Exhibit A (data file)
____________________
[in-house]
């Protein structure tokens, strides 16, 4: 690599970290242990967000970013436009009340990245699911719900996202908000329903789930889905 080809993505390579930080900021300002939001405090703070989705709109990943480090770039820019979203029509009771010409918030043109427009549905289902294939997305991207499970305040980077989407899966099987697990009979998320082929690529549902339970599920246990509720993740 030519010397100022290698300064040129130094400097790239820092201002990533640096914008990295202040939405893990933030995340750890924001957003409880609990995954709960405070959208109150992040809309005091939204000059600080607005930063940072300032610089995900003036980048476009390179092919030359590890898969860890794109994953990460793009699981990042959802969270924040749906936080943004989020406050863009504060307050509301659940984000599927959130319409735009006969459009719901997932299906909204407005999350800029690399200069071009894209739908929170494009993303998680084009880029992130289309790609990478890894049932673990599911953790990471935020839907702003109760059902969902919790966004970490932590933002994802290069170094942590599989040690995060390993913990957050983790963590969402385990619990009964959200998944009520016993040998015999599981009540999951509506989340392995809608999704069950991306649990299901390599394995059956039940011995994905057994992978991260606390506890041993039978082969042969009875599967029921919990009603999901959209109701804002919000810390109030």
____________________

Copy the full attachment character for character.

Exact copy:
[in-house]
């Protein structure tokens, strides 16, 4: 690599970290242990967000970013436009009340990245699911719900996202908000329903789930889905 080809993505390579930080900021300002939001405090703070989705709109990943480090770039820019979203029509009771010409918030043109427009549905289902294939997305991207499970305040980077989407899966099987697990009979998320082929690529549902339970599920246990509720993740 030519010397100022290698300064040129130094400097790239820092201002990533640096914008990295202040939405893990933030995340750890924001957003409880609990995954709960405070959208109150992040809309005091939204000059600080607005930063940072300032610089995900003036980048476009390179092919030359590890898969860890794109994953990460793009699981990042959802969270924040749906936080943004989020406050863009504060307050509301659940984000599927959130319409735009006969459009719901997932299906909204407005999350800029690399200069071009894209739908929170494009993303998680084009880029992130289309790609990478890894049932673990599911953790990471935020839907702003109760059902969902919790966004970490932590933002994802290069170094942590599989040690995060390993913990957050983790963590969402385990619990009964959200998944009520016993040998015999599981009540999951509506989340392995809608999704069950991306649990299901390599394995059956039940011995994905057994992978991260606390506890041993039978082969042969009875599967029921919990009603999901959209109701804002919000810390109030």